ARMSTRONG, Iowa - Larry Sterk says StateLine Cooperative had no intention of building in Minnesota when the new year rolled around, but in January, WFS announced it would shut down its site in Blue Earth at the end of February. That's when StateLine got a call.
The company from Burt, Iowa, recently gained approval to build a $7 million, 1.7 million bushel facility on 30 acres just east of Guckeen on Highway 16. The Faribault County Commissioners OK'd a 12-year property tax abatement last month. Then this week, the county commissioners approved a conditional use permit.
"Everything is in place with the county and township," Sterk said.
Right now, the company is testing the soil on the 30 acres for which they have a purchase agreement. Sterk said the type of soil will determine what kind of foundation they use for the grain bins.
"We've taken some (tests), but the results were less than desirable," Sterk said. "We'll take some more to the west (on the 30 acres). Hoping we can get into better soil conditions for the foundation."
No matter what the soil tests say, the project will go ahead.
"We're committed to putting it together up there," Sterk said. "We're excited about it."
The company StateLine is a farmer-owned cooperative and has a board of directors elected by the farmers StateLine serves.
Minnesota is not unfamiliar territory for StateLine.
Sterk said a fair amount of farmers from Minnesota haul grain into StateLine's facilities in Ledyard and Swea City, Iowa.
"The farmers know how we operate," he said. "I think that's why they thought they'd call our farmer directors."
At that time, the StateLine board charged Sterk with finding out more about the situation. He called a meeting and sent out around 140 invitations to farmers in the Blue Earth area. He estimated StateLine already did business with about 30 of them.
"I wanted to know if it was a small group of farmers who wanted service or a larger group," he said.
Sterk got his answer at the meeting.
"Typically, meetings are very poorly attended," he said. "We had 60 farmers attend that meeting."
Sterk got the feeling the farmers weren't upset that the Blue Earth facility had been closed. Some parts of it were at least 50-60 years old, according to WFS.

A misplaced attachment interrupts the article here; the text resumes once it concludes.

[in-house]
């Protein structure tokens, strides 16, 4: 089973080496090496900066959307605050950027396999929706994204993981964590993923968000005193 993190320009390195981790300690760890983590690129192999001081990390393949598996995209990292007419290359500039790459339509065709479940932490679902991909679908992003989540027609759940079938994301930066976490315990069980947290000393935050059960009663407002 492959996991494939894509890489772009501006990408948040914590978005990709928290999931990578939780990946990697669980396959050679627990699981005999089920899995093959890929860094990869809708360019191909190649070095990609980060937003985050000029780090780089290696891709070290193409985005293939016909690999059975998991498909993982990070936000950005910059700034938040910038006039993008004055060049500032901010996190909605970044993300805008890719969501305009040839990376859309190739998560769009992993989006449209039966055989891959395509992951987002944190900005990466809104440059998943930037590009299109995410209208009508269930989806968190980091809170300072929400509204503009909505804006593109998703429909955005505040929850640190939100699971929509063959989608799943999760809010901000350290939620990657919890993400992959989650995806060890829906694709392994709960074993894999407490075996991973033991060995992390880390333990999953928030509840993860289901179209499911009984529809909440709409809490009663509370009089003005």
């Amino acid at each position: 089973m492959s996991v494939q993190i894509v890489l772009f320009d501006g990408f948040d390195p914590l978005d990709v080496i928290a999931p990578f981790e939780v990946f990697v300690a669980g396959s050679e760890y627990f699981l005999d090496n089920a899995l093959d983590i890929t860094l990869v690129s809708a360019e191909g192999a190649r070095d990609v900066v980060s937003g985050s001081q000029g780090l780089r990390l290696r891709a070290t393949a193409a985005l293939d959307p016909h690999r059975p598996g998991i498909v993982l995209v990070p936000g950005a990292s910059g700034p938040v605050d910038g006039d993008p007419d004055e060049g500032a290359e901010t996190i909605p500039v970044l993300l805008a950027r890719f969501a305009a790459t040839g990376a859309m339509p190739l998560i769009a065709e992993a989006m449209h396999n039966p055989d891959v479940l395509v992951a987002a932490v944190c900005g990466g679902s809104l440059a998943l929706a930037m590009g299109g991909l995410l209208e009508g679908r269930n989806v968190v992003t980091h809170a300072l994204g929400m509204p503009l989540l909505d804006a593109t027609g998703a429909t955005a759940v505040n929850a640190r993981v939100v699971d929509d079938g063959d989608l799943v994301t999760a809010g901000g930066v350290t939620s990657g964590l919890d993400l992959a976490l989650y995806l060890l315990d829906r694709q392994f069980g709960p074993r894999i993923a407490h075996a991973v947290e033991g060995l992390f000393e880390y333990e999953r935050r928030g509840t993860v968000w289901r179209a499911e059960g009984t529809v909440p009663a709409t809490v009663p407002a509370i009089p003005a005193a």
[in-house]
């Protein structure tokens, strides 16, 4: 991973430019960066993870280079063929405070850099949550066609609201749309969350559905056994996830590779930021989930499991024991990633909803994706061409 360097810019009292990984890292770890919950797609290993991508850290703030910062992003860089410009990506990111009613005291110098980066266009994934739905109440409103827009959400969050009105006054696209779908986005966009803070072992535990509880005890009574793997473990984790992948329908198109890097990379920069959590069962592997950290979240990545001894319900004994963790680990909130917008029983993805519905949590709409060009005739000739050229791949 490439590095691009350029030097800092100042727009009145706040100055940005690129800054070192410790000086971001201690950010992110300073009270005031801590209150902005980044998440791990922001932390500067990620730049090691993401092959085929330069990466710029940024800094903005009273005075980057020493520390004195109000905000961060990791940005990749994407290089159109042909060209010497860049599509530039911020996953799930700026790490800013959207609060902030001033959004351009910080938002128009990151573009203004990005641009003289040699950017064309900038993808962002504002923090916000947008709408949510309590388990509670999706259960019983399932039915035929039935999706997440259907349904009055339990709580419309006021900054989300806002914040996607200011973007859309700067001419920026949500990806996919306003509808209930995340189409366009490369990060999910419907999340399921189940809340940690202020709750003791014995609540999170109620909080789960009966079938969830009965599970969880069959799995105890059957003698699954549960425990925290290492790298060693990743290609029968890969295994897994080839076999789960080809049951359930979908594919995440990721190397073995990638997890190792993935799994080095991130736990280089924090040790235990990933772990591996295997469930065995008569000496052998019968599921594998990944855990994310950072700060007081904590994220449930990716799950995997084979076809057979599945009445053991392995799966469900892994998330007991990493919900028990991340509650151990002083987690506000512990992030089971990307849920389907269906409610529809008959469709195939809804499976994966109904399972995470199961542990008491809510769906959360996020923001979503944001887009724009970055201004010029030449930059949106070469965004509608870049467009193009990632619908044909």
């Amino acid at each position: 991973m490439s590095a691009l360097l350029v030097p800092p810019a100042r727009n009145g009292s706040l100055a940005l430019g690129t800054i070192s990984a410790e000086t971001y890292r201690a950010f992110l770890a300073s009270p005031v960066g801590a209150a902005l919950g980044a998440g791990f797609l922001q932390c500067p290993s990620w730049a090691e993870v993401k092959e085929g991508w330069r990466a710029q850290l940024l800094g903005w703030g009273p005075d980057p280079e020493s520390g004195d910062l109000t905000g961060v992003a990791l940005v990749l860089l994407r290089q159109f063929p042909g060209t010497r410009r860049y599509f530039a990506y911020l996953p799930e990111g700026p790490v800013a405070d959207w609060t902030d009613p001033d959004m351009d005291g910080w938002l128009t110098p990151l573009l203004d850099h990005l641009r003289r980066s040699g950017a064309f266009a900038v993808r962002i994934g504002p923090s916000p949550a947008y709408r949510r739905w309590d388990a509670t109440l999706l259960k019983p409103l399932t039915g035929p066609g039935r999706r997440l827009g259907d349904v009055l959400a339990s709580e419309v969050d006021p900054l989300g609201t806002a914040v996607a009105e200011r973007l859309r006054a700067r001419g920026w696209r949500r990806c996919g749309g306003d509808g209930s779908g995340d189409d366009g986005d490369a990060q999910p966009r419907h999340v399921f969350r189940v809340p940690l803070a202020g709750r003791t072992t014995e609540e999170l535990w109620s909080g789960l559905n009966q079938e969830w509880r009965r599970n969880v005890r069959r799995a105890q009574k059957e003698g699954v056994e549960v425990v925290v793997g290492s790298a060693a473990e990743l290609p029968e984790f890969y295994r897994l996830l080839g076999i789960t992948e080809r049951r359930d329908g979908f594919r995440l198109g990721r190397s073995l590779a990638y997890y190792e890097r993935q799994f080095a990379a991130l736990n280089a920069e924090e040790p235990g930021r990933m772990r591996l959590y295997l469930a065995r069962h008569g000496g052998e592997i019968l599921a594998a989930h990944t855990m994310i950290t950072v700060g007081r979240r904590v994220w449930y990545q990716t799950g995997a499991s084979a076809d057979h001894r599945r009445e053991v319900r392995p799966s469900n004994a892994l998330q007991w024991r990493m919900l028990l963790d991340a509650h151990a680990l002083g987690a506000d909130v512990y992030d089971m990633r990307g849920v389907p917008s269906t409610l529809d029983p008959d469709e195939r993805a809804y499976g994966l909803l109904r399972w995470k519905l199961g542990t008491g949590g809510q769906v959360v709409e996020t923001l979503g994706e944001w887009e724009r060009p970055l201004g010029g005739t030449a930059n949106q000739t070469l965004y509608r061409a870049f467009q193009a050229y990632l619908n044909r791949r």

"What (the farmers) were upset about was that was all they had," Sterk said.
Sterk decided there was enough interest to look into it further.
Using a website to isolate a 12-mile radius, with a mid-point just south of Guckeen, Sterk found that in 2012, the area had 157,708 acres planted in corn, and 103,507 acres planted in soybeans.
He figured at 170 bushels of corn per acre, it would add up to 26,810,360 bushels total. At 45 bushels of soybeans per acre, it adds up to 4,657,815 bushels.
"That's over 30 million bushels," Sterk said.
"They grow a lot of grain," he said. "The best soils in the world are in southern Minnesota."
In that same 12-mile radius, Sterk also looked at the number of facilities where farmers could deliver grain.
"One place in the center (Guckeen), and two on the eastern fringe areas (Marna and Delavan)," Sterk said.
Using that same 12-mile radius, Sterk found nine StateLine facilities south of the border, including Armstrong, Ringsted, north and south Burt and Swea City. Those nine have a combined 14 million bushel storage capacity, he said.
He also noted the bushel capacity of the three Faribault County locations: Guckeen can handle about 200,000 to 300,000 bushels; Marna between 3-4 million bushels; and Delavan around 4 million bushels.
"(The Iowa circle) has double the capacity and is spread throughout the area," he pointed out.
Because of the shortage of available grain bins, Sterk noted that Minnesota farms have more on-site storage.
"Farmers are very adaptive," Sterk said. "If they are not serviced, they will do it themselves. They are independent and very resourceful."
But they might be stretched trying to keep up.
"Yields will continue to go up every year," predicted Sterk. "Demands in storage will continue to increase as well."
He knows another fact too.
"Farmers don't want to spend a lot of time in the fall of the year traveling to get their vehicle emptied and get back to the combine," Sterk said.
"The facility we're proposing will be modern and high capacity," he said. "We should be able to get semis out of there in less than 10 minutes. Convenience and speed will be the assets of the facility we are proposing."
The location was carefully selected, as well.
In the spring, Minnesota embargoes certain roads, placing weight restrictions on them.
"Highway 1 and Highway 16, they do not put any additional weight restrictions on those two," Sterk said, so StateLine can move grain all year long.
Although StateLine has no plans now to ship grain on the railroad, they did want a location near the tracks.
"Long term, if there is a need, we are close enough to the rails we have the option," Sterk said.
The conditional use permit stipulates StateLine must complete its initial phase in two years.
"We hope to have this operational before the fall of 2014," Sterk said.
Phase 1 will be the 1.7 million bushel grain facility.
"We will have all the grain service at that location that we have at our other locations," Sterk said.
Phase 2A calls for at least two more bins of grain storage.
"Demand of customers will determine when we implement the start of the second phase," he said.
Phase 2B is a plant for liquid and dry fertilizer.
Once again, demand will determine when that phase is implemented, Sterk said.
"We're confident 1.7 million bushels of storage are needed up there," he said. "If our projections are correct, more will be needed sooner rather than later."